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Thread: photo or video - for wedding

  1. #1
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    Default photo or video - for wedding

    let's have a healthy and clean discussion..

    for wedding, photo or video is easier to do?
    which is less stressfull?
    you prefer to do which if u can do both?
    Sun

  2. #2
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    Default Re: photo or video - for wedding

    Quote Originally Posted by havocidal View Post
    Yes both video and photo can have technical errors. But the expectations of photo and video is different. In video, you don't necessarily have to do the storytelling in a linear narrative. There are parts you can skip, and if you are good with the editing, you can still salvage it. Don't get me wrong. I am not saying good videography is not important. But rather the risk involved in video isn't as high as in photo. In another words, there is more leeway for error, and for the large part the editing is more important than the videography. You may have tons of steady tracking shots or good long takes. But all the good footage is useless under the hands of a poor editor. As for planning the flow, partially true. There are instances where the editors and videographers are not the same people. The videographer just need good shots, but the storytelling lies in the hands of the editor. Anyway, I think enough of OT in this thread. Perhaps we should take this to somewhere else?

    I agree if you are taking about SLR.. but not so much for DSLR.
    Photo miss shot.. ask them post and snap again..

    Tho the videographer may not be the editor, but the videographer should visualise the flow... an experience editor will know what the intension of the shot. knowing each other style is an advantage.

    A simple example.. if the video shots are with many jump cuts.. the editor will be cursing and swearing!

    of cos it will be much more easier if the camera and the editor is the same person.

    But I hv to agree with you if you are just talking about the expectation from the clients... in local market video is always secondary for the couples.. although video need more time to deliver..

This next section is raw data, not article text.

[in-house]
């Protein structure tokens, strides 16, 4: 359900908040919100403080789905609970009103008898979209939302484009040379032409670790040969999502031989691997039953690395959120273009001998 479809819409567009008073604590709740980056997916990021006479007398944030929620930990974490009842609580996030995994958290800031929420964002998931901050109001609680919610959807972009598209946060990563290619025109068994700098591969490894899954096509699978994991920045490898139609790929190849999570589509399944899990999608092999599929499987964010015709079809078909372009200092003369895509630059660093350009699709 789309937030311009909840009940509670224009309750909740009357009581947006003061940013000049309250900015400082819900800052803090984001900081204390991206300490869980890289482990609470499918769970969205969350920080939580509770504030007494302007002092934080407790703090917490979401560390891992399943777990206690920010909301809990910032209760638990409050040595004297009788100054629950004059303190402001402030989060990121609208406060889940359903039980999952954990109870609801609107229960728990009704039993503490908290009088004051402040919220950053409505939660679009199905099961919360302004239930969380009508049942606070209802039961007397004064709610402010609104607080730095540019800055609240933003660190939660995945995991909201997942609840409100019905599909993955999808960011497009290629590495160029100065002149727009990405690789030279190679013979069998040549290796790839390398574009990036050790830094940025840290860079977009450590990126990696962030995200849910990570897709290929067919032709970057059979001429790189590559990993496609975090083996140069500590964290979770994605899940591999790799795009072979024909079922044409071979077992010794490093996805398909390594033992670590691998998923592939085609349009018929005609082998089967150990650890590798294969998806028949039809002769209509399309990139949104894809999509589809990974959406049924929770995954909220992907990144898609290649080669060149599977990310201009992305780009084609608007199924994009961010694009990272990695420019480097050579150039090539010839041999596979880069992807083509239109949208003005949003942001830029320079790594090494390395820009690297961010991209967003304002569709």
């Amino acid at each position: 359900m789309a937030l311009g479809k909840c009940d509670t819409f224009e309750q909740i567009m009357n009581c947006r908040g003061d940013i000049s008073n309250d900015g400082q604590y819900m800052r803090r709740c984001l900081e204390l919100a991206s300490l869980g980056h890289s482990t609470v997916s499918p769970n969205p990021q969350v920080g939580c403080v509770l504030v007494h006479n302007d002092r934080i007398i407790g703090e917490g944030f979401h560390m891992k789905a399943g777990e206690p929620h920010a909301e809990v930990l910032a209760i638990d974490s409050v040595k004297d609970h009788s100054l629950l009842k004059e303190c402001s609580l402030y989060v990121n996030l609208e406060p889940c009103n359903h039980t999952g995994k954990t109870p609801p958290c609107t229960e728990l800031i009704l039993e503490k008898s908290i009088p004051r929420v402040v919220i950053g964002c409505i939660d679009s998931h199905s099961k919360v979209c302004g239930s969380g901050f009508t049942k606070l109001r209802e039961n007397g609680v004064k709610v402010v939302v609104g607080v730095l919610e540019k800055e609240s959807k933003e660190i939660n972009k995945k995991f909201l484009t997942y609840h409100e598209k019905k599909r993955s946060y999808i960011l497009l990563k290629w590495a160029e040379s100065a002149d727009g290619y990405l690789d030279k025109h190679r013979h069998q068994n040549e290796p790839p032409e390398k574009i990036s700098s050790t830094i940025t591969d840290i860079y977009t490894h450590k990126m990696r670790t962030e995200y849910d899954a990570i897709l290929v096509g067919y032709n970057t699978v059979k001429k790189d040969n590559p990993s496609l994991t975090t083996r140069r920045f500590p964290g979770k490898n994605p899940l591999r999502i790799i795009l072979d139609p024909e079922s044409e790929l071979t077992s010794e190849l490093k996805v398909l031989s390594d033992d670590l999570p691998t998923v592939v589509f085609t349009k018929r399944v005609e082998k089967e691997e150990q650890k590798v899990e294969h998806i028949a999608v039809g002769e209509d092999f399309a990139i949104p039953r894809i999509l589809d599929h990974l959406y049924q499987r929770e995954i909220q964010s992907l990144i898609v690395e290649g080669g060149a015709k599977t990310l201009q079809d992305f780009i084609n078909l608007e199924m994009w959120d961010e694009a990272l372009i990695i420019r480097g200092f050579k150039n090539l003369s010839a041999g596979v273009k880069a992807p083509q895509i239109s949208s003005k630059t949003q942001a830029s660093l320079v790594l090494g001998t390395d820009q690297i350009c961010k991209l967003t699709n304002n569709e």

But techincally, I think both are equally stressful.. neither is easier or harder depending on idividual skills set.

    Sun

  3. #3

    Default Re: photo or video - for wedding

    my point in the previous thread wasn't really to pinpoint which is easier or harder but rather, which has greater leeway. Badly composed shots (photography) will be badly composed shots. And for photography some moments cannot be missed nor reposed. I doubt you will want to ask the couple to rewalk the aisle right?

    Seriously, you don't need an expert videographer if the editor knows what he is doing. Part of video editing is sound, something that poor editors do not understand. Often times, I see wedding videos with no appreciation to the music being played. The music should not be there for the sake of having 1, but rather flow with the music. That can at times, include the lyrics in relation to the image, the accents relating to a cut scene etc. If I'm a good editor, I don't actually need an awesome videographer. I just need relevant footage. If the videographer has good cinematography skills, a pair of steady hands for smooth pans/tracking all the better! I can tell you it is hard for videographer to visualise the flow until you really start doing the editing. What you require is long enough footage, but not too long. 4 seconds minimum to 10 seconds. You can only start to sync the videography with the music only upon reviewing it when you're editing it.

    The reason why the video market appears more challenging is because editing video requires more than technical skills.

  4. #4
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    Default Re: photo or video - for wedding

    Quote Originally Posted by havocidal View Post
    my point in the previous thread wasn't really to pinpoint which is easier or harder but rather, which has greater leeway. Badly composed shots (photography) will be badly composed shots. And for photography some moments cannot be missed nor reposed. I doubt you will want to ask the couple to rewalk the aisle right?